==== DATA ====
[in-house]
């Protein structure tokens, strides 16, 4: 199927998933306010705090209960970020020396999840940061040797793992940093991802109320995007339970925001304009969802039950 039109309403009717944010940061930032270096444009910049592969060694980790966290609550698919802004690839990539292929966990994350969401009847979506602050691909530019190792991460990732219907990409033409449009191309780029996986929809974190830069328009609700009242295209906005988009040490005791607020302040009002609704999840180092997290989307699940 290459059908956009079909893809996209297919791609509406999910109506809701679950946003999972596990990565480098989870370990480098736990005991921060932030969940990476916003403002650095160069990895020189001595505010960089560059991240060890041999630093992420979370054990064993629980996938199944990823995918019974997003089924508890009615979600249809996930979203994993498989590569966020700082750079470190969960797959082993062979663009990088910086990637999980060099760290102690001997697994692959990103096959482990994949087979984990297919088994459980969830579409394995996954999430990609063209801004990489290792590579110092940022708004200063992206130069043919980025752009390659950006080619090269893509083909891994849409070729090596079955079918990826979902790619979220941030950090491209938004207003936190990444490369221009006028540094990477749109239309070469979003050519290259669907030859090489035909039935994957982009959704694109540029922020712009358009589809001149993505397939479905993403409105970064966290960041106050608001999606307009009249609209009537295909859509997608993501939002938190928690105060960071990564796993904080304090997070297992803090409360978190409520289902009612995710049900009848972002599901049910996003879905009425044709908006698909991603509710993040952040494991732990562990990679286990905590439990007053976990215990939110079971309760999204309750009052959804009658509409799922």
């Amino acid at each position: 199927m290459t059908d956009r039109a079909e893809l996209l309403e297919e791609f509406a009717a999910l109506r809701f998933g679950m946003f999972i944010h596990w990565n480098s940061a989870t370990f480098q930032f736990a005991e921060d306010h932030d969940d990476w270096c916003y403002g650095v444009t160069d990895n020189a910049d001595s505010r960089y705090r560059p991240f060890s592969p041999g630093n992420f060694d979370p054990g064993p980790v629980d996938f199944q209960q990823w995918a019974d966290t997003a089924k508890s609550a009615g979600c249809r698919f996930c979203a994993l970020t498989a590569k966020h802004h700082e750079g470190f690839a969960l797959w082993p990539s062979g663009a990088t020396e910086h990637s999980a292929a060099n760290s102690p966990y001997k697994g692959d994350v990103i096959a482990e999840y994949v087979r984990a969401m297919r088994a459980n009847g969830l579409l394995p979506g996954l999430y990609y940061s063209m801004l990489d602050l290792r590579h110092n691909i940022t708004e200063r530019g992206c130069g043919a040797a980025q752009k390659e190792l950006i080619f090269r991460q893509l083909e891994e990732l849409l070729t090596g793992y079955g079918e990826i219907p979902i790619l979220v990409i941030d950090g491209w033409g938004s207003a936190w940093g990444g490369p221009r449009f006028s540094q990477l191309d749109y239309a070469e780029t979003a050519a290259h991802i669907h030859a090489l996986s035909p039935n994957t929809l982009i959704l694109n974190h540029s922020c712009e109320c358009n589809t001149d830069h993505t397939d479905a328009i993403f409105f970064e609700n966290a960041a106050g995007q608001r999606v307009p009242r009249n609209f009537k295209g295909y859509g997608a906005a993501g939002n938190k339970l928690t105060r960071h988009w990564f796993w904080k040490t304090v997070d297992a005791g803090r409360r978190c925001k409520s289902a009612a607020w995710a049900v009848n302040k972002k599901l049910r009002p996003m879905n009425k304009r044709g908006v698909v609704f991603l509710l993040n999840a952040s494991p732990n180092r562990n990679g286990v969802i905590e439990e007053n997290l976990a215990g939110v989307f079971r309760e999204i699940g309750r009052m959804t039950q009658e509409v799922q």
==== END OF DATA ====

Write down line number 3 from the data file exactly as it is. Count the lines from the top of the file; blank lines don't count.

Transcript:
């Amino acid at each position: 199927m290459t059908d956009r039109a079909e893809l996209l309403e297919e791609f509406a009717a999910l109506r809701f998933g679950m946003f999972i944010h596990w990565n480098s940061a989870t370990f480098q930032f736990a005991e921060d306010h932030d969940d990476w270096c916003y403002g650095v444009t160069d990895n020189a910049d001595s505010r960089y705090r560059p991240f060890s592969p041999g630093n992420f060694d979370p054990g064993p980790v629980d996938f199944q209960q990823w995918a019974d966290t997003a089924k508890s609550a009615g979600c249809r698919f996930c979203a994993l970020t498989a590569k966020h802004h700082e750079g470190f690839a969960l797959w082993p990539s062979g663009a990088t020396e910086h990637s999980a292929a060099n760290s102690p966990y001997k697994g692959d994350v990103i096959a482990e999840y994949v087979r984990a969401m297919r088994a459980n009847g969830l579409l394995p979506g996954l999430y990609y940061s063209m801004l990489d602050l290792r590579h110092n691909i940022t708004e200063r530019g992206c130069g043919a040797a980025q752009k390659e190792l950006i080619f090269r991460q893509l083909e891994e990732l849409l070729t090596g793992y079955g079918e990826i219907p979902i790619l979220v990409i941030d950090g491209w033409g938004s207003a936190w940093g990444g490369p221009r449009f006028s540094q990477l191309d749109y239309a070469e780029t979003a050519a290259h991802i669907h030859a090489l996986s035909p039935n994957t929809l982009i959704l694109n974190h540029s922020c712009e109320c358009n589809t001149d830069h993505t397939d479905a328009i993403f409105f970064e609700n966290a960041a106050g995007q608001r999606v307009p009242r009249n609209f009537k295209g295909y859509g997608a906005a993501g939002n938190k339970l928690t105060r960071h988009w990564f796993w904080k040490t304090v997070d297992a005791g803090r409360r978190c925001k409520s289902a009612a607020w995710a049900v009848n302040k972002k599901l049910r009002p996003m879905n009425k304009r044709g908006v698909v609704f991603l509710l993040n999840a952040s494991p732990n180092r562990n990679g286990v969802i905590e439990e007053n997290l976990a215990g939110v989307f079971r309760e999204i699940g309750r009052m959804t039950q009658e509409v799922q």